Col. William Warren Stewart, civil engineer, York Springs, is a native of York Springs Borough, and was born August 8, 1836, a son of Dr. William Rippy and Diana (McKinney) Stewart; the former a native of Shippensburg, Cumberland County, and a son of Alexander Stewart, M. D., and Jane (Rippy) Stewart. Diana McKinney was a daughter of David McKinney, a tanner of Strasburg, Franklin Co., Penn. The Stewarts are of Scotch, the McKinney’s of Scotch-Irish, and the Rippys of Scotch extraction. Dr. William Rippy Stewart located at York Springs in 1827, and was in continuous and successful practice there up to within one year of his death, which occurred March 9, 1867. He left a widow, now (1886) aged seventy-eight, and eight children. He was an enterprising and progressive citizen and had the confidence and respect of the entire community to a remarkable degree. Col. Stewart, at about the age of fourteen, became a student at Cumberland Valley Institute for one year; then at Juniata Academy, Shirleysburg, Huntingdon County, two years. At the latter place he paid considerable attention to mathematics and civil engineering with the intention of following that profession. In 1857 he became a member of a corps of United States engineers in the survey of Government lands in Nebraska; returned in 1859, and shortly after obtained employment in the office of the Adams Express Company at Baltimore; was with them when Fort Sumter was fired upon, and about that time returned to York Springs. In June, 1861, he enlisted in Company K, First Regiment Pennsylvania Reserve Volunteer Corps. and, two weeks after arriving in camp at West Chester, Penn., was made first sergeant; September of the same year was made first lieutenant of Company K, then stationed at Tennellytown, Va.; November of the same year he was detached from Company K, and made adjutant of the regiment, June 30, 1862. During the seven days’ battle of the peninsula, at Charles City Cross Roads, he was wounded by a minie ball through the left thigh, and taken prisoner. He was confined in Libby prison until September, when he was paroled. While in prison he was promoted, June 30; the captain having been killed, the captaincy of his company devolved on him.
When his exchange was duly effected he was released from this parole and assumed the command of the company. January 7, 1863, he was appointed lieutenant-colonel of the regiment, it being a part of the Twenty-second Army Corps, in Fairfax County, Va., and a brevet-colonel March 13, 1864, for gallant conduct at the battle of the Wilderness and Spottsylvania Court House. The regiment was mustered out in June, 1864. The Colonel took part in the following battles: Drainsville, Hawkshurst Mills, Mechanicsville, Gaines Mills, Charles City Cross Roads, Fredericksburg, New Hope Church, Mine Run, Rappahannock Station, Spottsylvania Court House, Wilderness, North Anna (where he was slightly wounded in the side by a piece of shell), Pamumky River, Cold Harbor, Bethesda, and the battle of Gettysburg. At the last named, the Colonel with his command came on the battle-ground early in the morning of the second day, having marched thirty-five miles the day previous. The command occupied Little Round Top, and charged with their brigade, which recovered the ground lost by the First and Second Divisions of the Fifth Army Corps. He had charge of the skirmishers that afternoon and night, and continued to do duty until the charge of his brigade on the third day, which was personally ordered by Gen. Meade. In the charge, some eighty or ninety prisoners were captured, two battle-flags and from 2,200 to 3,500 stand of muskets. The brigade lay on the field that night, making forty-two hours they had been without rest. March 15, 1865, he was commissioned a colonel of the One Hundred and Ninety-second Regiment, Pennsylvania Volunteer Infantry, and with it participated in the campaign against Richmond, and took part in some skirmishes in the valley of Shenandoah and Virginia. Part of that time he was in command of the Third Brigade of the Second Division of the Army of the Shenandoah. After the surrender of Lee, he had, as brigade commander, charge of the post at Staunton, Va., which embraced Harrisonburg and Lexington, Va., and the latter part of July, 1865, was assigned to command the post at Harper’s Ferry. Was mustered out August 24, 1865; and for gallant conduct at North Anna River, where he led the forlorn hope, was brevetted a brigadier-general, dating from March 15, 1865. At the close of the war he returned to York Springs, and has since followed the profession of a civil engineer. The Colonel resides on the old homestead of his father, at York Springs.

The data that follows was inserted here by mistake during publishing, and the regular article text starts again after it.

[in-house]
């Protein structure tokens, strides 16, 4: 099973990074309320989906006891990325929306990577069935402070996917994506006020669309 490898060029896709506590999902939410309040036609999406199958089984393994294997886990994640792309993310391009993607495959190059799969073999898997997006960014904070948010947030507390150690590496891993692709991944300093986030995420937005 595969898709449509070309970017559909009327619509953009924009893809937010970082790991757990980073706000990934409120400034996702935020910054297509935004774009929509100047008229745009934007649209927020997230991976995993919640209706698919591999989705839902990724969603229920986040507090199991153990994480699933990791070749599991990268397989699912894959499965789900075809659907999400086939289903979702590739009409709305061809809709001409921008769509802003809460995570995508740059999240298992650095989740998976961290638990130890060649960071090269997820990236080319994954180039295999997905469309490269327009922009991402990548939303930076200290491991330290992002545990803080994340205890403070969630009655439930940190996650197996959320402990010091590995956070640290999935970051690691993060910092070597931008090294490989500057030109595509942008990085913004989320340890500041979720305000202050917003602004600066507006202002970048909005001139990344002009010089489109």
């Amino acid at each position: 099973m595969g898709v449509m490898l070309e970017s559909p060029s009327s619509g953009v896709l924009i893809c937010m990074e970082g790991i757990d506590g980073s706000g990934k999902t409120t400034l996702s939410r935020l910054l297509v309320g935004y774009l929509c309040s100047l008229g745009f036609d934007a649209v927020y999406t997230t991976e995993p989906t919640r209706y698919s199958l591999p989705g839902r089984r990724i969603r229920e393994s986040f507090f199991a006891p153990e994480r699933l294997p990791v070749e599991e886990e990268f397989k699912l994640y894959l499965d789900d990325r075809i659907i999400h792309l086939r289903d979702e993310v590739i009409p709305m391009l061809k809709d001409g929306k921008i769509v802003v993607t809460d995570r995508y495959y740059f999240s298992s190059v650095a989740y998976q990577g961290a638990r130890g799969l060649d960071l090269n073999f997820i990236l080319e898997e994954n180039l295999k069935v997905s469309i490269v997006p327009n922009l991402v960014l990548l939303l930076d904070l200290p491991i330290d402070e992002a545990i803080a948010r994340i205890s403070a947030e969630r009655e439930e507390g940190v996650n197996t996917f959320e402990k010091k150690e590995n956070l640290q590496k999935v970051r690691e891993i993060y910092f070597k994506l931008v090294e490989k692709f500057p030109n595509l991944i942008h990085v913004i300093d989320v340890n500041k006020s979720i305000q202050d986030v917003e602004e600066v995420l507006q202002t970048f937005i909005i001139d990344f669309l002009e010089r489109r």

Currently a resident of Burke, Virginia - I'm originally from the City of Philadelphia, Pennsylvania. I have been a student of the Pennsylvania Reserves since 1997 and thoroughly enjoy telling their story. By trade I'm a former IT Professional but presently working as a Letter Carrier for the United States Postal Service.